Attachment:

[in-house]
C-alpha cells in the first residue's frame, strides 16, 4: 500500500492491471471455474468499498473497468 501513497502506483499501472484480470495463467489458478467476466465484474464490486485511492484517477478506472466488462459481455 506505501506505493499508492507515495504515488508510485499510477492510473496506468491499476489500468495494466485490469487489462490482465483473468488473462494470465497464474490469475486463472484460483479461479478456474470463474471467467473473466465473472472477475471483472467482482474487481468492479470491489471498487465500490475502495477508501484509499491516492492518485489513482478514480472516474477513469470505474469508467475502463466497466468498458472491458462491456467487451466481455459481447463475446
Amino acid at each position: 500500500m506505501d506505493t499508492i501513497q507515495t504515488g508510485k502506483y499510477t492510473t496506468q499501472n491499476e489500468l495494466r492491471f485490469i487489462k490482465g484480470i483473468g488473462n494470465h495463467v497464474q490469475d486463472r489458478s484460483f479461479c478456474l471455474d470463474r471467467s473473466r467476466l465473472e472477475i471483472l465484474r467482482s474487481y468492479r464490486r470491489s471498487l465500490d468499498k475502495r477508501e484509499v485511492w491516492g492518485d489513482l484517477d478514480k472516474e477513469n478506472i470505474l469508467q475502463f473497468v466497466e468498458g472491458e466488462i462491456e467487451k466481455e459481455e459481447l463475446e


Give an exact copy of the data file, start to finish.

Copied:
[in-house]
C-alpha cells in the first residue's frame, strides 16, 4: 500500500492491471471455474468499498473497468 501513497502506483499501472484480470495463467489458478467476466465484474464490486485511492484517477478506472466488462459481455 506505501506505493499508492507515495504515488508510485499510477492510473496506468491499476489500468495494466485490469487489462490482465483473468488473462494470465497464474490469475486463472484460483479461479478456474470463474471467467473473466465473472472477475471483472467482482474487481468492479470491489471498487465500490475502495477508501484509499491516492492518485489513482478514480472516474477513469470505474469508467475502463466497466468498458472491458462491456467487451466481455459481447463475446
Amino acid at each position: 500500500m506505501d506505493t499508492i501513497q507515495t504515488g508510485k502506483y499510477t492510473t496506468q499501472n491499476e489500468l495494466r492491471f485490469i487489462k490482465g484480470i483473468g488473462n494470465h495463467v497464474q490469475d486463472r489458478s484460483f479461479c478456474l471455474d470463474r471467467s473473466r467476466l465473472e472477475i471483472l465484474r467482482s474487481y468492479r464490486r470491489s471498487l465500490d468499498k475502495r477508501e484509499v485511492w491516492g492518485d489513482l484517477d478514480k472516474e477513469n478506472i470505474l469508467q475502463f473497468v466497466e468498458g472491458e466488462i462491456e467487451k466481455e459481455e459481447l463475446e